Consumer demand for Bordeaux 2013 wines has fallen away as a stuttering en primeur campaign draws to a close, according to several merchants.
Many critics were pleasantly surprised by Bordeaux’s 2013 grands vins during en primeur tasting week, but chateaux have been criticised over pricing.
Many negociants and non-Bordeaux merchants are likely to report significantly reduced sales revenue from the 2013 campaign versus 2012; partly because of the small volume of wines produced and also because of consumer wariness of overpaying for a vintage that has been described as the most challenging in Bordeaux for 30 years.
With all of the first growths now out – excluding Latour which has extricated itself from the en primeur system – the campaign has ebbed. There are reports from Bordeaux of the sector squabbling with itself over this year’s prices.
‘Interest this week has completely died,’ Max Lalondrelle, buying director for UK merchant Berry Bros & Rudd, told Decanter.com yesterday (28 April).
Barring a few ‘highs of adrenalin last week and the week before’, it’s been a fairly muted campaign, Lalondrelle said. Berrys still expects to achieve in the region of £5m in en primeur sales from 2013, but that is only a third of what the group made from 2012.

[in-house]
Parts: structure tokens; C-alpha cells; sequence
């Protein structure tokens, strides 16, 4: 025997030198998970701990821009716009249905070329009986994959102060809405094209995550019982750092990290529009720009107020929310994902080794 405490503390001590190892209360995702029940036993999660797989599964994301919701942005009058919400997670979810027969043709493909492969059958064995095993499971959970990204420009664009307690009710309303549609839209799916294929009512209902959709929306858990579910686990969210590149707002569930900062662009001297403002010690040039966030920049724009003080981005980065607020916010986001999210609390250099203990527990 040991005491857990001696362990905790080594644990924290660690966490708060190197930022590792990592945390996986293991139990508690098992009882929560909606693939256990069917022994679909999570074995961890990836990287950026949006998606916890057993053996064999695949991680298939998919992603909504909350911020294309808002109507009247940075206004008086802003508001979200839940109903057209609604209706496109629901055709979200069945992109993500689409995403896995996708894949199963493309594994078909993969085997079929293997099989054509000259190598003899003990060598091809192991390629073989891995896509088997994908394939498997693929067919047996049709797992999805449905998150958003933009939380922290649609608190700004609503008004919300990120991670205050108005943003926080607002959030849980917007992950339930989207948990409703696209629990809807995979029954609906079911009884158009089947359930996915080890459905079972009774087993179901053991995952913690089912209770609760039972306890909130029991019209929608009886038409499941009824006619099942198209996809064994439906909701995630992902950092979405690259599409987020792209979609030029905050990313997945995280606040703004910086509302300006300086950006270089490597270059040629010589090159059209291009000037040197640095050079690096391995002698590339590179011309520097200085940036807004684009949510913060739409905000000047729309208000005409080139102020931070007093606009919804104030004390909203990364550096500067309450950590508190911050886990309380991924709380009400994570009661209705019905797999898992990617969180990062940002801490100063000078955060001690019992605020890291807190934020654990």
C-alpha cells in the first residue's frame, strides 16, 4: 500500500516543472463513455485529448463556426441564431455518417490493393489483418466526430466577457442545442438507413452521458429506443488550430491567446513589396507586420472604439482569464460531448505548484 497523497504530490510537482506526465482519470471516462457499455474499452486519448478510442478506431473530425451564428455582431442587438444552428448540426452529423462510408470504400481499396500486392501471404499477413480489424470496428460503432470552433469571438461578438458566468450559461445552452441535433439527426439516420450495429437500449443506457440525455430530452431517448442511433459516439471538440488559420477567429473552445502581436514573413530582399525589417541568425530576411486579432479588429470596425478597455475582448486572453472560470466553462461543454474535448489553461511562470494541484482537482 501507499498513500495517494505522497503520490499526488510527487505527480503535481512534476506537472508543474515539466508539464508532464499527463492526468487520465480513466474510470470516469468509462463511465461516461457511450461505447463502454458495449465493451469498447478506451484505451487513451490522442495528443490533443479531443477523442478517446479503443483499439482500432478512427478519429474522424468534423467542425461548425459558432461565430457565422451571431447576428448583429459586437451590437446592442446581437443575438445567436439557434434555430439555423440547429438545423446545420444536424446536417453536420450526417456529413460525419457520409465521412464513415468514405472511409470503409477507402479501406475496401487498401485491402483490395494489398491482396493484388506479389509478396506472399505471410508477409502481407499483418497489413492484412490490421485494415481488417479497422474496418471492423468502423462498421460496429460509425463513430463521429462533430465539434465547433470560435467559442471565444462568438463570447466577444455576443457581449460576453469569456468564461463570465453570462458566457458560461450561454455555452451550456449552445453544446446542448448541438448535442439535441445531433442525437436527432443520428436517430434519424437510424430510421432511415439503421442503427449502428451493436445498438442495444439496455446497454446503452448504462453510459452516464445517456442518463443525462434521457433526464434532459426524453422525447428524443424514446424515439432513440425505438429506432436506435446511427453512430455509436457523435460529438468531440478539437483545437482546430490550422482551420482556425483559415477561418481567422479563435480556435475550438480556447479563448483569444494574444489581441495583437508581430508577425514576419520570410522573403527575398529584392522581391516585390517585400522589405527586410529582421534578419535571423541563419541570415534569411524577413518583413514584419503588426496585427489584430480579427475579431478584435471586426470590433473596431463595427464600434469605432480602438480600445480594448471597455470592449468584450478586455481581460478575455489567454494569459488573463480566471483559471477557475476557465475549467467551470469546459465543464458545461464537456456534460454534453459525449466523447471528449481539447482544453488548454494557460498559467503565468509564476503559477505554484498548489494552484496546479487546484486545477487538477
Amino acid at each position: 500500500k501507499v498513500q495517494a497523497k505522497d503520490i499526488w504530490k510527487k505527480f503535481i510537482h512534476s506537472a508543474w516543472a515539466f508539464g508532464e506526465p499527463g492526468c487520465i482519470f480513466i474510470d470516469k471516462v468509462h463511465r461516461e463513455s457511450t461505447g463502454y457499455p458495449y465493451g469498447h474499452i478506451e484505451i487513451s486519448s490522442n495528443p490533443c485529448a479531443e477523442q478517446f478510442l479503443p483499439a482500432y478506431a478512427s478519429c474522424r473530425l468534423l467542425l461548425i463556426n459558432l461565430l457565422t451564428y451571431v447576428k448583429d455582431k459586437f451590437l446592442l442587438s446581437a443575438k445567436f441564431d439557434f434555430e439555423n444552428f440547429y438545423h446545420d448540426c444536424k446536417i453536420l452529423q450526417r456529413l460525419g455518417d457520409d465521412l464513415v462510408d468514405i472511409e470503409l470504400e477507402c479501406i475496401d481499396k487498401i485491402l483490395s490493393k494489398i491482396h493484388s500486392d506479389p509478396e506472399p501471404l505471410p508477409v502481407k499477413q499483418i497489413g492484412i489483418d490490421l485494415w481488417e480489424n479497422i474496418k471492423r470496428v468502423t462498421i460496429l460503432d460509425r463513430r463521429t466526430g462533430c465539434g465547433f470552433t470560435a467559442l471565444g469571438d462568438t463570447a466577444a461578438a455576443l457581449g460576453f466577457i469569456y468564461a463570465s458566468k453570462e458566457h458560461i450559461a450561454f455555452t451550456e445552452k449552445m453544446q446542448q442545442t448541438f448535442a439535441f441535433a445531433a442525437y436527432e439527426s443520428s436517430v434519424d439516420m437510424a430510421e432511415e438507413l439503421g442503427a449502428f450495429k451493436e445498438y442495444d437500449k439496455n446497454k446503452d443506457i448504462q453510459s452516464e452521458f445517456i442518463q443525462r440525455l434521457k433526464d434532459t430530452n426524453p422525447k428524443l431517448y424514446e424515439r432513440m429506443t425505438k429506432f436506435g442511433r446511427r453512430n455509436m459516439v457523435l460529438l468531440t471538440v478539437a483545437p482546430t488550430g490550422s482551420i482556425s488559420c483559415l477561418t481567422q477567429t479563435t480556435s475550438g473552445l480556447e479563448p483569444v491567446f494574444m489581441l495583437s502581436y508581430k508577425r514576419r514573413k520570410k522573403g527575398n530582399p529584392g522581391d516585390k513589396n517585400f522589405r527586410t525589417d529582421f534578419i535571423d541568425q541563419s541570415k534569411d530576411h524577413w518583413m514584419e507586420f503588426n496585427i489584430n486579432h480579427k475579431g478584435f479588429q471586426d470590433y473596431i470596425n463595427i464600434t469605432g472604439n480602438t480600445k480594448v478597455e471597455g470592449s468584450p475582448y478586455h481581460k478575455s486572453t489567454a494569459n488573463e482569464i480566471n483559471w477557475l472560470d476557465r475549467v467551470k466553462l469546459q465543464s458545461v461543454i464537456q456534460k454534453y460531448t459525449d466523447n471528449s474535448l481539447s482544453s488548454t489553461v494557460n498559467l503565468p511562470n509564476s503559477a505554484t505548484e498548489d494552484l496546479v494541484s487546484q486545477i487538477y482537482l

While Berrys has offered wines as normal in the 2013 campaign, it has only specifically recommended 15 to 20 of them as representing good value to consumers. Among those is St Emilion’s Figeac, which released this week at €48 ex-Bordeaux, level with 2012 prices.
For the first growths, ‘they have sold ok, but that haven’t sold that quickly’, Lalondrelle said. ‘Haut-Brion [€215 ex-Bordeaux] was the hardest sell.’
Justin Liddle, director of Stokes Fine Wines, told Decanter.com that consumers were more prepared to wait before buying this year, rather than diving in on the day of a particular wine’s release.
Some have criticised a number of chateaux for failing to price their 2013 wines as the cheapest vintage available on the market, which it is thought would make the vintage more appealing given its early drinking credentials.
‘The few wines that have been correctly priced – Lynch Bages, La Fleur Petrus and Domaine de Chevalier are the best examples – have sold quite well,’ said Stephen Browett of Farr Vintners. ‘Lynch Bages and La Fleur Petrus are now completely sold out in Bordeaux.’
Overall, though, he said ‘there remains very little demand for 2013 Bordeaux’.
He singled out Cheval Blanc, which released this week at €300 ex-Bordeaux, down 12% on 2012. ‘Taking Cheval Blanc as an example, we could probably supply our customers with about 15-20 mature vintages at the same price, or less, as the 2013 en primeur,’ Browett said. ‘For example, we currently have the 1995 and 1996 vintages in stock at lower prices.’
Written by Chris Mercer